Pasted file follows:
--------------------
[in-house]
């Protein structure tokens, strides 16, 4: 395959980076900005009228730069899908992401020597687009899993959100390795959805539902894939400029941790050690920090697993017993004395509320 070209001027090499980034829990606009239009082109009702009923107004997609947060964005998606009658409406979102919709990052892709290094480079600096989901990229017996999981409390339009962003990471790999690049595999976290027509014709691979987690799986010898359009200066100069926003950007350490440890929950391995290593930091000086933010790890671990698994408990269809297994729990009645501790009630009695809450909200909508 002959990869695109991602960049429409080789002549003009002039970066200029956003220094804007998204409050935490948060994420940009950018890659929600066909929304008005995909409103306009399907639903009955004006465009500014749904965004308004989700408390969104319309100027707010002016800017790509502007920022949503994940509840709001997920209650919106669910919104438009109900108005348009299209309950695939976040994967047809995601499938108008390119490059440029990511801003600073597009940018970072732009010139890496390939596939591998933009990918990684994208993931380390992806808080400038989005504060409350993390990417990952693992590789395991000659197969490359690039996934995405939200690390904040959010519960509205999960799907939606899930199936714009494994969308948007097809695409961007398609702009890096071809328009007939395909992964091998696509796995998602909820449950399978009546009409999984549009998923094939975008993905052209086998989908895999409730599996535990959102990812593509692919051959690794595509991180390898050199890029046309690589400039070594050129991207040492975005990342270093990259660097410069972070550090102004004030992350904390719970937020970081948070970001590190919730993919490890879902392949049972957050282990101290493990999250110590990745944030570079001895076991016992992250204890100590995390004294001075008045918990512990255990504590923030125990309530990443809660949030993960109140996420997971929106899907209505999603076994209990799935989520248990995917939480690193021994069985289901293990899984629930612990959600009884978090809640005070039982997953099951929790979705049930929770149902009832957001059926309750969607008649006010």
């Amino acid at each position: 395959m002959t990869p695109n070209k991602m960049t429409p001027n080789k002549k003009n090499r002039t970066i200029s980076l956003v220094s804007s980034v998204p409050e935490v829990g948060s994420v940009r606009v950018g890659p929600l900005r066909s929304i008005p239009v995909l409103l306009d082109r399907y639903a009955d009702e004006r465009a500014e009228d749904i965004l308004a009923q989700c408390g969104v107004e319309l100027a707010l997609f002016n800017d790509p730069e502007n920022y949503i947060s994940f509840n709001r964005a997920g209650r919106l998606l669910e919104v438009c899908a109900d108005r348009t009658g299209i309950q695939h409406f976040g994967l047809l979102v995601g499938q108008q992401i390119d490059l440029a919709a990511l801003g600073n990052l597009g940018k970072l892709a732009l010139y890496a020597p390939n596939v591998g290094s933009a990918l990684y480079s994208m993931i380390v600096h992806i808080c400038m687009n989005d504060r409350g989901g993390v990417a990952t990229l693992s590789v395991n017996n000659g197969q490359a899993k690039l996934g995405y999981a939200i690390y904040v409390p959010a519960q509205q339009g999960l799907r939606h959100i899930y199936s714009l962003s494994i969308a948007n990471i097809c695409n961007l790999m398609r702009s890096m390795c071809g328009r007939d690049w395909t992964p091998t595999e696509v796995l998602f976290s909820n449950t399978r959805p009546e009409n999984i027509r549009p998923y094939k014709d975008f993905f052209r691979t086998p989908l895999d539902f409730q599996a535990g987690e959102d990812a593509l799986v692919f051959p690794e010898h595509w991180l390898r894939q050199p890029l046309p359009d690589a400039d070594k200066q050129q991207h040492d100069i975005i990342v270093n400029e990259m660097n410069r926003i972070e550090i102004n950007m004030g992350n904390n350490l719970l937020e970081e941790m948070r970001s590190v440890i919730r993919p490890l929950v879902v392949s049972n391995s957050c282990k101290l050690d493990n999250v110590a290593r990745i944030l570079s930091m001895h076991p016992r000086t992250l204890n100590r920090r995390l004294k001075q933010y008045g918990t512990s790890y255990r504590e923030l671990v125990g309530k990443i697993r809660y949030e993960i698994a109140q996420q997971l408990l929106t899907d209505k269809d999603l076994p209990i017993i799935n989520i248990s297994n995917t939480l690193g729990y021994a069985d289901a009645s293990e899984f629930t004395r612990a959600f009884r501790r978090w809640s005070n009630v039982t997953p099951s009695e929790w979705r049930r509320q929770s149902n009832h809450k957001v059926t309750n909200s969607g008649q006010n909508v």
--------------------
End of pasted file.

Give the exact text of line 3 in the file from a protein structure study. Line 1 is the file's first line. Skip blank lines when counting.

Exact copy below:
């Amino acid at each position: 395959m002959t990869p695109n070209k991602m960049t429409p001027n080789k002549k003009n090499r002039t970066i200029s980076l956003v220094s804007s980034v998204p409050e935490v829990g948060s994420v940009r606009v950018g890659p929600l900005r066909s929304i008005p239009v995909l409103l306009d082109r399907y639903a009955d009702e004006r465009a500014e009228d749904i965004l308004a009923q989700c408390g969104v107004e319309l100027a707010l997609f002016n800017d790509p730069e502007n920022y949503i947060s994940f509840n709001r964005a997920g209650r919106l998606l669910e919104v438009c899908a109900d108005r348009t009658g299209i309950q695939h409406f976040g994967l047809l979102v995601g499938q108008q992401i390119d490059l440029a919709a990511l801003g600073n990052l597009g940018k970072l892709a732009l010139y890496a020597p390939n596939v591998g290094s933009a990918l990684y480079s994208m993931i380390v600096h992806i808080c400038m687009n989005d504060r409350g989901g993390v990417a990952t990229l693992s590789v395991n017996n000659g197969q490359a899993k690039l996934g995405y999981a939200i690390y904040v409390p959010a519960q509205q339009g999960l799907r939606h959100i899930y199936s714009l962003s494994i969308a948007n990471i097809c695409n961007l790999m398609r702009s890096m390795c071809g328009r007939d690049w395909t992964p091998t595999e696509v796995l998602f976290s909820n449950t399978r959805p009546e009409n999984i027509r549009p998923y094939k014709d975008f993905f052209r691979t086998p989908l895999d539902f409730q599996a535990g987690e959102d990812a593509l799986v692919f051959p690794e010898h595509w991180l390898r894939q050199p890029l046309p359009d690589a400039d070594k200066q050129q991207h040492d100069i975005i990342v270093n400029e990259m660097n410069r926003i972070e550090i102004n950007m004030g992350n904390n350490l719970l937020e970081e941790m948070r970001s590190v440890i919730r993919p490890l929950v879902v392949s049972n391995s957050c282990k101290l050690d493990n999250v110590a290593r990745i944030l570079s930091m001895h076991p016992r000086t992250l204890n100590r920090r995390l004294k001075q933010y008045g918990t512990s790890y255990r504590e923030l671990v125990g309530k990443i697993r809660y949030e993960i698994a109140q996420q997971l408990l929106t899907d209505k269809d999603l076994p209990i017993i799935n989520i248990s297994n995917t939480l690193g729990y021994a069985d289901a009645s293990e899984f629930t004395r612990a959600f009884r501790r978090w809640s005070n009630v039982t997953p099951s009695e929790w979705r049930r509320q929770s149902n009832h809450k957001v059926t309750n909200s969607g008649q006010n909508v």